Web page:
Today, one in seven people is a migrant. This year, crossings of the Mediterranean Sea have already exceeded 300,000, and at least 2,500 lives have been lost in the process. What does it mean to be a migrant – or a refugee – in our time? What human rights can we rely on? And what hope is there for those who have fled their homes? Granta asks its authors to share their reactions to this profound human crisis. Click here to read the other responses in this collection of statements, poems, images and personal reflections from across Europe and beyond.
In the summer of 1938, at the initiative of US President Franklin Roosevelt, thirty-two nations convened in the beautiful French resort of Evian to agree on a common refugee program to save the desperate Jews of Germany and Austria. After nine days of deliberation they agreed on nothing of the sort. Instead, they all went home and for all practical purposes closed their borders. One of the nations doing so was Sweden, even begging Nazi Germany to stamp the passports of Jews with a large J in red, to facilitate the process of weeding them out.
Even as war broke out and Germany sealed its borders and the number of Jews knocking on the doors of Sweden trickled down to a few hundred, the doors largely remained closed. Only in October of 1943, when the winds of war had turned, and seven thousand Danish Jews were shipped across the straits of Öresund to knock on the doors of their neutral Swedish neighbors, were they to open. And this time generously so.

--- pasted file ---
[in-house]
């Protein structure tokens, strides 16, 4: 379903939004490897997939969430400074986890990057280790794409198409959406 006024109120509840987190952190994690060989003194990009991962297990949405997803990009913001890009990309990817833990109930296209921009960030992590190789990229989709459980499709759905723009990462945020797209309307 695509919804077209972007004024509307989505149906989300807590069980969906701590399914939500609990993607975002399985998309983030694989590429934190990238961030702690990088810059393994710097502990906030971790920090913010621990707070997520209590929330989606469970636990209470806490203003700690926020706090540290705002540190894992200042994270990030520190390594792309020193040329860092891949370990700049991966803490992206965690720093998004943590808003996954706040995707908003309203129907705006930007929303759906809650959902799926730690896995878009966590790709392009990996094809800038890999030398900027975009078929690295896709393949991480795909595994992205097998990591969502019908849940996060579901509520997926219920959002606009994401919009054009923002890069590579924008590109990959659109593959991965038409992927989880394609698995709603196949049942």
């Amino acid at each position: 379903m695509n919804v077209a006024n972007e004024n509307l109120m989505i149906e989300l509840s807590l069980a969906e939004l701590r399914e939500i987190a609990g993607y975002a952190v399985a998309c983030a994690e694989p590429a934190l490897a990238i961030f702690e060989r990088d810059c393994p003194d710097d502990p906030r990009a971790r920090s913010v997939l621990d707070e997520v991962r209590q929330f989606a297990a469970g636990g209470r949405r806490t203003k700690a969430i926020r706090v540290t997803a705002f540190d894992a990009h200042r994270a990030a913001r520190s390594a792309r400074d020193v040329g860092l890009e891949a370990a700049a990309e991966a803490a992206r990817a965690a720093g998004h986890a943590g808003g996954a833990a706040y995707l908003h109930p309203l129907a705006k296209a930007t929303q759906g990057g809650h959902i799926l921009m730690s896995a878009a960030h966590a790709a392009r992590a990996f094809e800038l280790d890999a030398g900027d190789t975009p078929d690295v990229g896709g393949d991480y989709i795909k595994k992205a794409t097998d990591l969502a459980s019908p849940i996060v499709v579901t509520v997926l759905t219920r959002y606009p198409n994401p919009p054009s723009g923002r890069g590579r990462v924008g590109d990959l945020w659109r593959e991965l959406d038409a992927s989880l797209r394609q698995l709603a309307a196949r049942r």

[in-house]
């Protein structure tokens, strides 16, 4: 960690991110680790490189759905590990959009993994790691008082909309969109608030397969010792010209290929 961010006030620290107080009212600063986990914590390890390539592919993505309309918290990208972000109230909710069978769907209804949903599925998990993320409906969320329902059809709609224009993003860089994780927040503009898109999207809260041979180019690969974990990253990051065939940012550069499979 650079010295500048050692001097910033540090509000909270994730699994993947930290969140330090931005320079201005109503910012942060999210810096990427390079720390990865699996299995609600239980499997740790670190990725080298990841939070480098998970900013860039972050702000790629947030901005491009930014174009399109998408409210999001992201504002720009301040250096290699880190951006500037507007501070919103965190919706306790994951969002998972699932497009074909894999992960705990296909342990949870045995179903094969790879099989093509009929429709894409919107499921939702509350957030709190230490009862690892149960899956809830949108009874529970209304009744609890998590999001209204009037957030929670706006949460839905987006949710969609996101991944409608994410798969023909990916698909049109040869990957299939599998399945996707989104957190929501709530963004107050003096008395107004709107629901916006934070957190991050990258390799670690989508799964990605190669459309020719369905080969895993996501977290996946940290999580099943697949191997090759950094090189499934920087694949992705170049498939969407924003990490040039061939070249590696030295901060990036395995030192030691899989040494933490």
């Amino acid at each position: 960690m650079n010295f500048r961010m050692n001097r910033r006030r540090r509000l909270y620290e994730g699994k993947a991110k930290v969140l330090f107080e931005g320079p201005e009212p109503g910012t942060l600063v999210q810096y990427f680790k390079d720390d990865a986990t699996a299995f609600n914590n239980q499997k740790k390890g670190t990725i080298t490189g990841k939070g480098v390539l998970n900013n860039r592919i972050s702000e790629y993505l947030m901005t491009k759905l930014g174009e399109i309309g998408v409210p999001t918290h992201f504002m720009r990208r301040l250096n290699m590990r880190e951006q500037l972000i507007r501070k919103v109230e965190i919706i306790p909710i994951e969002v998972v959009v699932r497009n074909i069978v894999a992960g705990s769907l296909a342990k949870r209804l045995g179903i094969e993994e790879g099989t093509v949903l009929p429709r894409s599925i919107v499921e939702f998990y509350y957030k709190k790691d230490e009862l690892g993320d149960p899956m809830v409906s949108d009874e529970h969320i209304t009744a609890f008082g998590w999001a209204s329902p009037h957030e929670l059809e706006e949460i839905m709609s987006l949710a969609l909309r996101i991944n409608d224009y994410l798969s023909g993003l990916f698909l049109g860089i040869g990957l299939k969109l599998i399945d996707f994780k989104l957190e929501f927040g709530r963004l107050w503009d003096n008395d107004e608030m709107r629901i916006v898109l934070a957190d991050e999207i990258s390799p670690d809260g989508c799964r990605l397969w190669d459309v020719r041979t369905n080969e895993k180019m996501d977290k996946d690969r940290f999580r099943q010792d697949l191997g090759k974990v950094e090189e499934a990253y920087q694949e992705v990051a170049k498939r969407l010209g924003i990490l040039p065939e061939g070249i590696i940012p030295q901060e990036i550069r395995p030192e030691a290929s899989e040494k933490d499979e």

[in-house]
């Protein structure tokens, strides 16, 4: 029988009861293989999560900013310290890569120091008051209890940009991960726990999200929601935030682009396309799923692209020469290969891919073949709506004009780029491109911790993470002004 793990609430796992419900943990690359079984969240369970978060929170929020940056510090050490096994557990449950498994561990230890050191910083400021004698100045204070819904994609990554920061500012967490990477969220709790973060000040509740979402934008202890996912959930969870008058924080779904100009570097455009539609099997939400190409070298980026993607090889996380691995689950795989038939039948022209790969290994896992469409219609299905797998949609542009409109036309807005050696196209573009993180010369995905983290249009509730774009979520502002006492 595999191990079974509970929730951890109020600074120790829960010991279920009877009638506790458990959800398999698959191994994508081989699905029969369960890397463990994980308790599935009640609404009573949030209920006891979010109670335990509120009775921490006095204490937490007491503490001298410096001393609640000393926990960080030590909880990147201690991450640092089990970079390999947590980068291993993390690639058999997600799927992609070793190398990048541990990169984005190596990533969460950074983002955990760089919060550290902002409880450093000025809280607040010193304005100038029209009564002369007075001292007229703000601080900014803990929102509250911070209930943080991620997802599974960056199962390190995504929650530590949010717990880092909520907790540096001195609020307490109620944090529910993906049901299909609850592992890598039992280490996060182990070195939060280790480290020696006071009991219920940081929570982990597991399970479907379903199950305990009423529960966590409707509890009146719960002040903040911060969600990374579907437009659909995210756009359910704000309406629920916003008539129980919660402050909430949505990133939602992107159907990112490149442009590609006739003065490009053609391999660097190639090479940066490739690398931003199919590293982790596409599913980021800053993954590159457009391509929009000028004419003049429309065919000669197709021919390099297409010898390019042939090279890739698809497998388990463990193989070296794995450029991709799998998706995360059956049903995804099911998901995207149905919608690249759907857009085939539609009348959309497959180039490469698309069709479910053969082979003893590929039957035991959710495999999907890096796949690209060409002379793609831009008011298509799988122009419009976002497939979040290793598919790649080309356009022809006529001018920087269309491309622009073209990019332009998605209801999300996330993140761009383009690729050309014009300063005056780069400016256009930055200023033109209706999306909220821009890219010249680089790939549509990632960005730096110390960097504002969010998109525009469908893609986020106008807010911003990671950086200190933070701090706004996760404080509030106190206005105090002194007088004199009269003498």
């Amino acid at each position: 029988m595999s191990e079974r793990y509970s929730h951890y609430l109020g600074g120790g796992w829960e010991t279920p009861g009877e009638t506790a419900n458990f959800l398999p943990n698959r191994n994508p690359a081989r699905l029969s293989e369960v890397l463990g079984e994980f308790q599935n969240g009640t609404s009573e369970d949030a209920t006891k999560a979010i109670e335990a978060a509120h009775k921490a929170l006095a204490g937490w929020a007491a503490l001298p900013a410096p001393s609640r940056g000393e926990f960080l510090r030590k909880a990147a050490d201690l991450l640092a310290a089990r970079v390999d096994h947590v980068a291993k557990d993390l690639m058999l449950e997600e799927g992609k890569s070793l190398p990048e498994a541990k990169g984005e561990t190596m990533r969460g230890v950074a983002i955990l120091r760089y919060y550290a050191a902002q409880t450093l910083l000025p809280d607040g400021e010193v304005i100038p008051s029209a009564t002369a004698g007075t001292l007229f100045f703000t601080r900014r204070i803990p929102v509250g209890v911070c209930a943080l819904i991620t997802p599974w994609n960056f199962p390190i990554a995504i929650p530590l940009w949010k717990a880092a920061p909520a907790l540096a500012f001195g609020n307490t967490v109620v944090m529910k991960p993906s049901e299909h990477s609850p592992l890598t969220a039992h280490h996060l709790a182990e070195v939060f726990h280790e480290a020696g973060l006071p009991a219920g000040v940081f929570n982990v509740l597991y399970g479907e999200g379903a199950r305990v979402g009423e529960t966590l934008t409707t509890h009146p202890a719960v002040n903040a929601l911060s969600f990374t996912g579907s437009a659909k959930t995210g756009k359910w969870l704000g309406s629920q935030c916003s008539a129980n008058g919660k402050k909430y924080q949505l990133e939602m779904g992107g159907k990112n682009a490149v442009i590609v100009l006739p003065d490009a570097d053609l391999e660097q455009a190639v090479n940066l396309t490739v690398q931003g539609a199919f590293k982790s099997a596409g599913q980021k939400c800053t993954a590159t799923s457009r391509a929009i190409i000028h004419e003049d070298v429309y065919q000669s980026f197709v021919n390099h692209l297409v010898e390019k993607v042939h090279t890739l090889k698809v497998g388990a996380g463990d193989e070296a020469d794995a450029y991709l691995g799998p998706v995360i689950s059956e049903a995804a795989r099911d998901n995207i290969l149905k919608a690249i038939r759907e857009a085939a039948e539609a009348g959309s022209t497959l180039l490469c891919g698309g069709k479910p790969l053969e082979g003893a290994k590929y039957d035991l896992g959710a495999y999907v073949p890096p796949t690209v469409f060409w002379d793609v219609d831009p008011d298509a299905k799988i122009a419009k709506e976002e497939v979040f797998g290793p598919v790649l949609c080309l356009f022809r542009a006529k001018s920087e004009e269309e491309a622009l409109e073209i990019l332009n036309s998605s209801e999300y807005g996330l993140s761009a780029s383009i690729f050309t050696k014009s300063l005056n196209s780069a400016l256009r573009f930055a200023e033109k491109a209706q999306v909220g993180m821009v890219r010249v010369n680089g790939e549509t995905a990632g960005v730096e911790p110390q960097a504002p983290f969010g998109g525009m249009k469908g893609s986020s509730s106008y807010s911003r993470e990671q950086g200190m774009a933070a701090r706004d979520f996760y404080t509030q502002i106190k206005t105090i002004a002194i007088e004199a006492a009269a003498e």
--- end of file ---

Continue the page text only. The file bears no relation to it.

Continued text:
And so they did again in the summer of 1945, when Sweden agreed to offer temporary refuge to some thirty thousand survivors of the Nazi concentration camps, among them a young man who had survived Auschwitz and who was to be my father.
This turned out to be a new beginning not only for my father but for Sweden as well. Within a few years, a country deeply averse to foreigners was transforming into a country actively recruiting them for work in its booming industries. In the 1970s a policy of active labor immigration was replaced by a welcoming refugee policy, and by the early 1990s Sweden had more foreign-born inhabitants per capita than the United States and most European countries.
Today almost every sixth inhabitant of Sweden is foreign-born, a majority of them having arrived as asylum seekers or as part of Sweden’s program for family reunion. This year alone the Swedish Migration Agency is bracing for up to one-hundred-thousand asylum seekers, mostly from Syria, amounting to almost one per cent of the total Swedish population.
In the wake of the US-led war on Iraq in 2003, the small town in which my father settled and where I grew up, Södertälje, received considerably more refugees from Iraq in total numbers than did the United States as a whole.
‘We did not start the war in Iraq, however we assume a huge responsibility for those people who are affected’, the Mayor of Södertälje at the time, Anders Lago, tersely remarked in a rare address to the US Congress in April 2008.
In the town where once I was the rare dark-head on the block, more than half of the population now originates from Christian communities in the Middle East, with every third inhabitant being foreign-born, many of them seeing Södertälje as the cultural capital of a diasporic Assyrian/Syrian nation, arguably making my hometown a somewhat spectacular case in what so far has been an exceptional nation when it comes to receiving and settling refugees.